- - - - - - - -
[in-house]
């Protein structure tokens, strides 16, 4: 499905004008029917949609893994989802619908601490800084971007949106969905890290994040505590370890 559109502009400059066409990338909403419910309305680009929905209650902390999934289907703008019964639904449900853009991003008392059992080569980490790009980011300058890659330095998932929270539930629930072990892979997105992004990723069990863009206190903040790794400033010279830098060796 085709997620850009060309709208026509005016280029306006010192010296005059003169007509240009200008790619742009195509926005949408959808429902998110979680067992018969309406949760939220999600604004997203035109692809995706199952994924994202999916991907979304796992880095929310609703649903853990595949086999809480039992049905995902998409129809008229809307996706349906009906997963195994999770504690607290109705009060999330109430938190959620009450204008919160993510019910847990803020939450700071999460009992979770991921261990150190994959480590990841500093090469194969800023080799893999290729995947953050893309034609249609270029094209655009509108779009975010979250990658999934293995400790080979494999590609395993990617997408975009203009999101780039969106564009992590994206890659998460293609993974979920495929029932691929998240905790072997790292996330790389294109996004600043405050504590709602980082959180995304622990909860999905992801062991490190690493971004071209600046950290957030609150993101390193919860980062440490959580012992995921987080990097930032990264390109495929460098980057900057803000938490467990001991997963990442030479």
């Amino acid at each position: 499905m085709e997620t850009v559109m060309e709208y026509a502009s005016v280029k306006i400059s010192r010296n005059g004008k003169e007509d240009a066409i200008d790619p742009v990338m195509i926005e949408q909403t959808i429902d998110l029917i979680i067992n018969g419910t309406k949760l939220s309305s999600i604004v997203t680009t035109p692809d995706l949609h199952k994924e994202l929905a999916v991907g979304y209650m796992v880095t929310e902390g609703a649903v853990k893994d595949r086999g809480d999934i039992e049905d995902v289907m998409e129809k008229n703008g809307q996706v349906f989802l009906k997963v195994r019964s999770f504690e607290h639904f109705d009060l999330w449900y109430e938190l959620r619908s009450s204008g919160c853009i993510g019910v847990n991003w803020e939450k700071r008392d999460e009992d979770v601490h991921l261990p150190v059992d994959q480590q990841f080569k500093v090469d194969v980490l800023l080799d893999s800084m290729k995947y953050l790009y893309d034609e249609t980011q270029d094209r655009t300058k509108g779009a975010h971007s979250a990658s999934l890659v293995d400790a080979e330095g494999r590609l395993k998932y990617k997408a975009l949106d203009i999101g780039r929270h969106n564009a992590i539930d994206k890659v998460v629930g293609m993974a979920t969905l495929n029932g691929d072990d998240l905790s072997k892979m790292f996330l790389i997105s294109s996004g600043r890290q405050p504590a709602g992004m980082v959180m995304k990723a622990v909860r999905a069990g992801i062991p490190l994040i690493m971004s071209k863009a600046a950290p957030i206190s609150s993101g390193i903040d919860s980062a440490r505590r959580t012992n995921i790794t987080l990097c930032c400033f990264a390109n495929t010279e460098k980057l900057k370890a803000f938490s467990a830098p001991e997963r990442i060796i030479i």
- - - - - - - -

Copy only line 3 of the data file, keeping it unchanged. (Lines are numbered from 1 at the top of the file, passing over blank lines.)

């Amino acid at each position: 499905m085709e997620t850009v559109m060309e709208y026509a502009s005016v280029k306006i400059s010192r010296n005059g004008k003169e007509d240009a066409i200008d790619p742009v990338m195509i926005e949408q909403t959808i429902d998110l029917i979680i067992n018969g419910t309406k949760l939220s309305s999600i604004v997203t680009t035109p692809d995706l949609h199952k994924e994202l929905a999916v991907g979304y209650m796992v880095t929310e902390g609703a649903v853990k893994d595949r086999g809480d999934i039992e049905d995902v289907m998409e129809k008229n703008g809307q996706v349906f989802l009906k997963v195994r019964s999770f504690e607290h639904f109705d009060l999330w449900y109430e938190l959620r619908s009450s204008g919160c853009i993510g019910v847990n991003w803020e939450k700071r008392d999460e009992d979770v601490h991921l261990p150190v059992d994959q480590q990841f080569k500093v090469d194969v980490l800023l080799d893999s800084m290729k995947y953050l790009y893309d034609e249609t980011q270029d094209r655009t300058k509108g779009a975010h971007s979250a990658s999934l890659v293995d400790a080979e330095g494999r590609l395993k998932y990617k997408a975009l949106d203009i999101g780039r929270h969106n564009a992590i539930d994206k890659v998460v629930g293609m993974a979920t969905l495929n029932g691929d072990d998240l905790s072997k892979m790292f996330l790389i997105s294109s996004g600043r890290q405050p504590a709602g992004m980082v959180m995304k990723a622990v909860r999905a069990g992801i062991p490190l994040i690493m971004s071209k863009a600046a950290p957030i206190s609150s993101g390193i903040d919860s980062a440490r505590r959580t012992n995921i790794t987080l990097c930032c400033f990264a390109n495929t010279e460098k980057l900057k370890a803000f938490s467990a830098p001991e997963r990442i060796i030479i």